Over the past year, we’ve heard stories everyday about the role data analytics has played for businesses as they undergo digital transformation.
This has been to keep up with a rapidly changing world – building efficiency, improving customer experience and driving revenue. What we hear less often, is how data analytics can actually help to save lives and create a safer world for all.
It’s not just about improving operations, data can have a tangible impact on the safety and quality of life for Australians. It can improve healthcare, education, and reduce the risk of injury or death. When it comes to ‘tech for good’, data analytics is an under-utilised tool; one that can literally save lives.
Road deaths are a global pandemic. Every year, road accidents kill 1.35 million people globally and injure 30-50 million more. As the world becomes more developed, more roads are built and more people travel on them. While this is a positive for economic development, according to the World Health Organisation, road traffic injuries are the leading cause of death for children and young adults aged 5-29 years.
In Australia more than 1,000 people have died in the 12 months to May 2021. The number of injuries will be significantly higher, with 74,340 people hospitalised with injuries caused in transport accidents in 2019. However, Australia doesn’t currently have the systems in place to reliably measure serious injuries from road crashes, in part due to jurisdictional differences in definitions and reporting. We need a better system in place to accurately measure the impact of these accidents in order to prevent them.
iRAP: democratising access to road safety best practice
The International Road Assessment Programme (iRAP) is a registered charity dedicated to saving lives by eliminating high risk roads throughout the world. iRAP uses data to measure the human and financial impact of road safety. By gathering hundreds of measurements from across the world, iRAP informs policy makers about how they can make roads safer.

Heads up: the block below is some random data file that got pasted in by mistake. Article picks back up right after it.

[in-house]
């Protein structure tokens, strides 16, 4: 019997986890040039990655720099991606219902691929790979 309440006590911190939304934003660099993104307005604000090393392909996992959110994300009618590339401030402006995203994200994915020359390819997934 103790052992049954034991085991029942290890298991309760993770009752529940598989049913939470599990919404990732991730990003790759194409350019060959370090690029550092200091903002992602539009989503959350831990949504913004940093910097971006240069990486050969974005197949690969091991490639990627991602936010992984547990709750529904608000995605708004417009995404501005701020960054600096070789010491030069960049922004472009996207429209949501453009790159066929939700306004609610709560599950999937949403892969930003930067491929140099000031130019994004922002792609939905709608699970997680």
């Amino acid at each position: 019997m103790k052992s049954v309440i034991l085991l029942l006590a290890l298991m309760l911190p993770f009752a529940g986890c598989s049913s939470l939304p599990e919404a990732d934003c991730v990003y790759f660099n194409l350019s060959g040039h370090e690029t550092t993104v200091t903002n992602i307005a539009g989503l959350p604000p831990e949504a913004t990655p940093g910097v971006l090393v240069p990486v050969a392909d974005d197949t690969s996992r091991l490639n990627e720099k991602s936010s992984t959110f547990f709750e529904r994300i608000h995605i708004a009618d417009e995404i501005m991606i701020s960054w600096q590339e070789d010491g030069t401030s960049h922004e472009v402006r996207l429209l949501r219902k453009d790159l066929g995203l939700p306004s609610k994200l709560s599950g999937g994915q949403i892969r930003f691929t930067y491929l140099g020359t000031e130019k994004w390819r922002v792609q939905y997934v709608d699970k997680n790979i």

iRAP has successfully used data across the world to make local roads safer, from Queensland to Malaysia and Belize. However, learnings and best practices have tended to remain local and with a team of just 20 people locally, iRAP needed a way to leverage its insights more effectively and continue saving lives. Working with NTT, they developed iRAP Connect. iRAP Connect takes data-driven insights past number crunching to ensure the findings of local, on-the-ground teams are magnified globally.
This means that findings and best practice in one region can be deployed globally thanks to a technology platform that can be accessed anywhere. The platform also layers on training for local teams and advice for local suppliers, so that the value of the positive feedback loop can be maximised. iRAP believes if all new roads were to be built to its 3 Star specification, it would be a significant step towards achieving the UN’s Sustainable Development Goals of halving road deaths and injuries by 2020. To get there though, we need to democratise access to road safety best practice, and leveraging data via platforms like iRAP Connect is the way to do it.
“Tech for good” is no longer a buzzword
Without action, 13.5 million people will die on the world’s roads in the decade to 2030. 500 million more will suffer life-changing injuries. Road crashes have vast impacts, both emotionally, for family, friends, and emergency services workers, and financially, costing an average of 3% of global gross domestic product. iRAP initiatives and projects are undertaken in more than hundred countries by thousands of partners including governments, road authorities, mobility clubs, development banks, NGOs and research organisations. Creating a platform that contains the results of more than 1million km of road assessments measuring 50 road safety attributes, gives partners across the globe insight into activities undertaken, resources to be shared, and metrics that quantify success. It’s a shining example of technology being used for the good of people around the world.
The role of data analytics doesn’t end with road safety. The applications are endless, with the potential to create real change. Healthcare organisations can use it to better predict and treat illness. Schools can use it to better understand students progress and provide support where it's needed. Until we move beyond our perspective of data analytics as only a tool for businesses, we won’t recognise the true power of this technology and we won’t be able to leverage it to improve our lives – both for ourselves and the generations to come.